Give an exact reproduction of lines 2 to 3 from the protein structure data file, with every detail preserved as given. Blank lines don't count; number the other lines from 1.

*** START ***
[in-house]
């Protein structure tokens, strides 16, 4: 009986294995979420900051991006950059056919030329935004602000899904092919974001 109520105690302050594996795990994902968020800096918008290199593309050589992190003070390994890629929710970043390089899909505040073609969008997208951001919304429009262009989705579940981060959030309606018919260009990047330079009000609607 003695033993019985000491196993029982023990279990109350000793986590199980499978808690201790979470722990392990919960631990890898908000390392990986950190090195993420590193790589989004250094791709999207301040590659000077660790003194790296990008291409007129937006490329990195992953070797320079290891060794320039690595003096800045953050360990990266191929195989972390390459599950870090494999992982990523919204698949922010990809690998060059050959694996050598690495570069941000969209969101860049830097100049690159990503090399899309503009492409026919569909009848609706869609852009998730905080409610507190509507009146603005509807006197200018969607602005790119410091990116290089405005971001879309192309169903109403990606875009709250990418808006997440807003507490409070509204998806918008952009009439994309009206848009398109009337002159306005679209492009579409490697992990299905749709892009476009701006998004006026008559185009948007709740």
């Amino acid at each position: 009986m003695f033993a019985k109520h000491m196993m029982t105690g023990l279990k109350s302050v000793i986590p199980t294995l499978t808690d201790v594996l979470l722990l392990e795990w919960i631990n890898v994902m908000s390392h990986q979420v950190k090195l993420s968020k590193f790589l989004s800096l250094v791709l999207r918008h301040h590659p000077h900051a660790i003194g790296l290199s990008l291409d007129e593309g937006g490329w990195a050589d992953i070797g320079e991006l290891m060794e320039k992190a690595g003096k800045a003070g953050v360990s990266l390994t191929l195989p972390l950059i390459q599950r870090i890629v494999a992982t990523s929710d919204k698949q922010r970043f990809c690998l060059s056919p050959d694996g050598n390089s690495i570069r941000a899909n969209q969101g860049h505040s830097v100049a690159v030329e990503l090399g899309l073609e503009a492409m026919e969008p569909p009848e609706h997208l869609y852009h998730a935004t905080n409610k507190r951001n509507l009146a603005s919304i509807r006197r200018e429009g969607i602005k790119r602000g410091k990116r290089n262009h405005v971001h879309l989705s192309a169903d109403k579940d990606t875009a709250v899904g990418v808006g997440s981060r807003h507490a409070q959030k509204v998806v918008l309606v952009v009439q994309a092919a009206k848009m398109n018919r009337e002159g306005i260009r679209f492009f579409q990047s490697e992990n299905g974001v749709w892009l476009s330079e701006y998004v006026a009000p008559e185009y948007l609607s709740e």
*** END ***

């Protein structure tokens, strides 16, 4: 009986294995979420900051991006950059056919030329935004602000899904092919974001 109520105690302050594996795990994902968020800096918008290199593309050589992190003070390994890629929710970043390089899909505040073609969008997208951001919304429009262009989705579940981060959030309606018919260009990047330079009000609607 003695033993019985000491196993029982023990279990109350000793986590199980499978808690201790979470722990392990919960631990890898908000390392990986950190090195993420590193790589989004250094791709999207301040590659000077660790003194790296990008291409007129937006490329990195992953070797320079290891060794320039690595003096800045953050360990990266191929195989972390390459599950870090494999992982990523919204698949922010990809690998060059050959694996050598690495570069941000969209969101860049830097100049690159990503090399899309503009492409026919569909009848609706869609852009998730905080409610507190509507009146603005509807006197200018969607602005790119410091990116290089405005971001879309192309169903109403990606875009709250990418808006997440807003507490409070509204998806918008952009009439994309009206848009398109009337002159306005679209492009579409490697992990299905749709892009476009701006998004006026008559185009948007709740």
């Amino acid at each position: 009986m003695f033993a019985k109520h000491m196993m029982t105690g023990l279990k109350s302050v000793i986590p199980t294995l499978t808690d201790v594996l979470l722990l392990e795990w919960i631990n890898v994902m908000s390392h990986q979420v950190k090195l993420s968020k590193f790589l989004s800096l250094v791709l999207r918008h301040h590659p000077h900051a660790i003194g790296l290199s990008l291409d007129e593309g937006g490329w990195a050589d992953i070797g320079e991006l290891m060794e320039k992190a690595g003096k800045a003070g953050v360990s990266l390994t191929l195989p972390l950059i390459q599950r870090i890629v494999a992982t990523s929710d919204k698949q922010r970043f990809c690998l060059s056919p050959d694996g050598n390089s690495i570069r941000a899909n969209q969101g860049h505040s830097v100049a690159v030329e990503l090399g899309l073609e503009a492409m026919e969008p569909p009848e609706h997208l869609y852009h998730a935004t905080n409610k507190r951001n509507l009146a603005s919304i509807r006197r200018e429009g969607i602005k790119r602000g410091k990116r290089n262009h405005v971001h879309l989705s192309a169903d109403k579940d990606t875009a709250v899904g990418v808006g997440s981060r807003h507490a409070q959030k509204v998806v918008l309606v952009v009439q994309a092919a009206k848009m398109n018919r009337e002159g306005i260009r679209f492009f579409q990047s490697e992990n299905g974001v749709w892009l476009s330079e701006y998004v006026a009000p008559e185009y948007l609607s709740e």